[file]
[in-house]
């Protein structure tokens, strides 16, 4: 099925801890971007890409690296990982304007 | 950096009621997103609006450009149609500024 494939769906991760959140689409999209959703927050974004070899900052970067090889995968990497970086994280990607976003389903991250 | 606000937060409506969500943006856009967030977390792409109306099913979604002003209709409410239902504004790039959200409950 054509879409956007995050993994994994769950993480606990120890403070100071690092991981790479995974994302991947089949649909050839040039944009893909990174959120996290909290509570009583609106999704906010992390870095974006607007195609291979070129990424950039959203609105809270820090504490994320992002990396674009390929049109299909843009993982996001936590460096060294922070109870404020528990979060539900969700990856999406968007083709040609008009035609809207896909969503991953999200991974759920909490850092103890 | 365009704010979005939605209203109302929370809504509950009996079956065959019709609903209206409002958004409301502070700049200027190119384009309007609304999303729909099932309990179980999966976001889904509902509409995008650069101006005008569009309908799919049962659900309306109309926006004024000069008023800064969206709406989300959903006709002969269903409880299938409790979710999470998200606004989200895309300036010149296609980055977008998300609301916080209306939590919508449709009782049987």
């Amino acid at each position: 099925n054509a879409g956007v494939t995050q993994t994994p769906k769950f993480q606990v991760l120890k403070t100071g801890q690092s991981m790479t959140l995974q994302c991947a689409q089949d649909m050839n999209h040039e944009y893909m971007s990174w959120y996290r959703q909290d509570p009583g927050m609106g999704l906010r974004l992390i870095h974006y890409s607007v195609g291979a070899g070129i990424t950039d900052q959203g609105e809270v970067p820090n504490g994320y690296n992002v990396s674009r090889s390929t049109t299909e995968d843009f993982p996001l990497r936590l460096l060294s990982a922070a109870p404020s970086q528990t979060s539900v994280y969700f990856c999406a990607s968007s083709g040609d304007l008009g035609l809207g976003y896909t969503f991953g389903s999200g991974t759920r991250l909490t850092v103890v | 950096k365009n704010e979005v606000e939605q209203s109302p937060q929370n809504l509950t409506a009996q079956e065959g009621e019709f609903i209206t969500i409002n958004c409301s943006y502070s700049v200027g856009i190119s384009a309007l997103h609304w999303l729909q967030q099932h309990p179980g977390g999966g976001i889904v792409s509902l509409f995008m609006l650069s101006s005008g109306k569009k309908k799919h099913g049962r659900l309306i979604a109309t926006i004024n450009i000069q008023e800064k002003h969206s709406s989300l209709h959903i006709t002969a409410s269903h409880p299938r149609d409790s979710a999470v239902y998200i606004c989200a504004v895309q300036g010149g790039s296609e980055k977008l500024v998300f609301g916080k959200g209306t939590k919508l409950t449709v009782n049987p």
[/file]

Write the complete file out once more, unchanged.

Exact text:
[in-house]
């Protein structure tokens, strides 16, 4: 099925801890971007890409690296990982304007 | 950096009621997103609006450009149609500024 494939769906991760959140689409999209959703927050974004070899900052970067090889995968990497970086994280990607976003389903991250 | 606000937060409506969500943006856009967030977390792409109306099913979604002003209709409410239902504004790039959200409950 054509879409956007995050993994994994769950993480606990120890403070100071690092991981790479995974994302991947089949649909050839040039944009893909990174959120996290909290509570009583609106999704906010992390870095974006607007195609291979070129990424950039959203609105809270820090504490994320992002990396674009390929049109299909843009993982996001936590460096060294922070109870404020528990979060539900969700990856999406968007083709040609008009035609809207896909969503991953999200991974759920909490850092103890 | 365009704010979005939605209203109302929370809504509950009996079956065959019709609903209206409002958004409301502070700049200027190119384009309007609304999303729909099932309990179980999966976001889904509902509409995008650069101006005008569009309908799919049962659900309306109309926006004024000069008023800064969206709406989300959903006709002969269903409880299938409790979710999470998200606004989200895309300036010149296609980055977008998300609301916080209306939590919508449709009782049987």
């Amino acid at each position: 099925n054509a879409g956007v494939t995050q993994t994994p769906k769950f993480q606990v991760l120890k403070t100071g801890q690092s991981m790479t959140l995974q994302c991947a689409q089949d649909m050839n999209h040039e944009y893909m971007s990174w959120y996290r959703q909290d509570p009583g927050m609106g999704l906010r974004l992390i870095h974006y890409s607007v195609g291979a070899g070129i990424t950039d900052q959203g609105e809270v970067p820090n504490g994320y690296n992002v990396s674009r090889s390929t049109t299909e995968d843009f993982p996001l990497r936590l460096l060294s990982a922070a109870p404020s970086q528990t979060s539900v994280y969700f990856c999406a990607s968007s083709g040609d304007l008009g035609l809207g976003y896909t969503f991953g389903s999200g991974t759920r991250l909490t850092v103890v | 950096k365009n704010e979005v606000e939605q209203s109302p937060q929370n809504l509950t409506a009996q079956e065959g009621e019709f609903i209206t969500i409002n958004c409301s943006y502070s700049v200027g856009i190119s384009a309007l997103h609304w999303l729909q967030q099932h309990p179980g977390g999966g976001i889904v792409s509902l509409f995008m609006l650069s101006s005008g109306k569009k309908k799919h099913g049962r659900l309306i979604a109309t926006i004024n450009i000069q008023e800064k002003h969206s709406s989300l209709h959903i006709t002969a409410s269903h409880p299938r149609d409790s979710a999470v239902y998200i606004c989200a504004v895309q300036g010149g790039s296609e980055k977008l500024v998300f609301g916080k959200g209306t939590k919508l409950t449709v009782n049987p």